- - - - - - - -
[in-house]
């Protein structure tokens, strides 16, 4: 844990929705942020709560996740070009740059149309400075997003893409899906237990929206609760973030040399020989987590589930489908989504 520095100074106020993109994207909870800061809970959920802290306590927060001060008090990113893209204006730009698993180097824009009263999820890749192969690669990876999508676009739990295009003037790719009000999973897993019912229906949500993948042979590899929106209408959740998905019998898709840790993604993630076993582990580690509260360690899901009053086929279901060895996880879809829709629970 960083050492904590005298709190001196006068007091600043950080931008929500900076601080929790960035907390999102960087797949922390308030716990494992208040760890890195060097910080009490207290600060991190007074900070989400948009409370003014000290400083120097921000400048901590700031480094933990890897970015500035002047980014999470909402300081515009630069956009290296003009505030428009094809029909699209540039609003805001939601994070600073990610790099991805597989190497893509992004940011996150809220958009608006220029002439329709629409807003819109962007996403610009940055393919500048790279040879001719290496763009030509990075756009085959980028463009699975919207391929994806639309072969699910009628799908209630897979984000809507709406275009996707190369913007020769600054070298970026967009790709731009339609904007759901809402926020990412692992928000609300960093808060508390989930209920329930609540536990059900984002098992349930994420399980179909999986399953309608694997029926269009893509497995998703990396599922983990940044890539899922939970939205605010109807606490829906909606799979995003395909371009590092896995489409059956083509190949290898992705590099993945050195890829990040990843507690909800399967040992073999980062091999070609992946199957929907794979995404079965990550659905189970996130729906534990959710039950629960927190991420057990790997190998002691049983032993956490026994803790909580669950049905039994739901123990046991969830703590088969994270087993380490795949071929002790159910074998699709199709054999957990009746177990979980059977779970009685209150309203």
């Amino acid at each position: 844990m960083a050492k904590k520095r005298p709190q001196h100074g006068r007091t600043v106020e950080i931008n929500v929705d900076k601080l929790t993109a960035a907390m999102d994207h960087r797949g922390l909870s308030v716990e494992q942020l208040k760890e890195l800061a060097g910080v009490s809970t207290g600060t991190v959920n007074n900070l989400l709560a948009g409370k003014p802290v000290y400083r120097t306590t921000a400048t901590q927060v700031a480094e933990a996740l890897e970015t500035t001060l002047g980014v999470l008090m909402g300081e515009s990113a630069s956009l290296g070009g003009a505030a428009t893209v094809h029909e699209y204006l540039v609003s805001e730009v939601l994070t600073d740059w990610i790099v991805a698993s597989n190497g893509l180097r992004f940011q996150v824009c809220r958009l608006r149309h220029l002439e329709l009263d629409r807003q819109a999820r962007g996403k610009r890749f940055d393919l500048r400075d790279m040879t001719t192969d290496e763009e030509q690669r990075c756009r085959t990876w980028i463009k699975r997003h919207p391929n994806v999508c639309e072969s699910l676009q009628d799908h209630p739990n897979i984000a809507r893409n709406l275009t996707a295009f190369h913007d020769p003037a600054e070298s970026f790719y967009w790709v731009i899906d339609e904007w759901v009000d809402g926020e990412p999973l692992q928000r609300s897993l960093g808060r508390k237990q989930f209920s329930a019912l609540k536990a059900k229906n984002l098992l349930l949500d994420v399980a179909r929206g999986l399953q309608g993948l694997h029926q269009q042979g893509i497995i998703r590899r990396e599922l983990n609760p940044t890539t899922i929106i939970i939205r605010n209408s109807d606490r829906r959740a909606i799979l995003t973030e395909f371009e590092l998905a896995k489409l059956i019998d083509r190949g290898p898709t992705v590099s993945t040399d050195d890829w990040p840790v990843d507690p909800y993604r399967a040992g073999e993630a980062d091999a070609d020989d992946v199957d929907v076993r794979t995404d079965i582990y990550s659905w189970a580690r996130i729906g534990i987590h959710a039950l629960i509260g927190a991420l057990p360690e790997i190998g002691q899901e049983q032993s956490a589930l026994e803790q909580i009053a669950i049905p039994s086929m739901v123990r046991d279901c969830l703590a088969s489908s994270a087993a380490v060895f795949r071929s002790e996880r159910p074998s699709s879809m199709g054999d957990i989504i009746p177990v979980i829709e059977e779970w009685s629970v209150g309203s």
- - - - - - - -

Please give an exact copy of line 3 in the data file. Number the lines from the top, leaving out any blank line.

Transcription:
């Amino acid at each position: 844990m960083a050492k904590k520095r005298p709190q001196h100074g006068r007091t600043v106020e950080i931008n929500v929705d900076k601080l929790t993109a960035a907390m999102d994207h960087r797949g922390l909870s308030v716990e494992q942020l208040k760890e890195l800061a060097g910080v009490s809970t207290g600060t991190v959920n007074n900070l989400l709560a948009g409370k003014p802290v000290y400083r120097t306590t921000a400048t901590q927060v700031a480094e933990a996740l890897e970015t500035t001060l002047g980014v999470l008090m909402g300081e515009s990113a630069s956009l290296g070009g003009a505030a428009t893209v094809h029909e699209y204006l540039v609003s805001e730009v939601l994070t600073d740059w990610i790099v991805a698993s597989n190497g893509l180097r992004f940011q996150v824009c809220r958009l608006r149309h220029l002439e329709l009263d629409r807003q819109a999820r962007g996403k610009r890749f940055d393919l500048r400075d790279m040879t001719t192969d290496e763009e030509q690669r990075c756009r085959t990876w980028i463009k699975r997003h919207p391929n994806v999508c639309e072969s699910l676009q009628d799908h209630p739990n897979i984000a809507r893409n709406l275009t996707a295009f190369h913007d020769p003037a600054e070298s970026f790719y967009w790709v731009i899906d339609e904007w759901v009000d809402g926020e990412p999973l692992q928000r609300s897993l960093g808060r508390k237990q989930f209920s329930a019912l609540k536990a059900k229906n984002l098992l349930l949500d994420v399980a179909r929206g999986l399953q309608g993948l694997h029926q269009q042979g893509i497995i998703r590899r990396e599922l983990n609760p940044t890539t899922i929106i939970i939205r605010n209408s109807d606490r829906r959740a909606i799979l995003t973030e395909f371009e590092l998905a896995k489409l059956i019998d083509r190949g290898p898709t992705v590099s993945t040399d050195d890829w990040p840790v990843d507690p909800y993604r399967a040992g073999e993630a980062d091999a070609d020989d992946v199957d929907v076993r794979t995404d079965i582990y990550s659905w189970a580690r996130i729906g534990i987590h959710a039950l629960i509260g927190a991420l057990p360690e790997i190998g002691q899901e049983q032993s956490a589930l026994e803790q909580i009053a669950i049905p039994s086929m739901v123990r046991d279901c969830l703590a088969s489908s994270a087993a380490v060895f795949r071929s002790e996880r159910p074998s699709s879809m199709g054999d957990i989504i009746p177990v979980i829709e059977e779970w009685s629970v209150g309203s």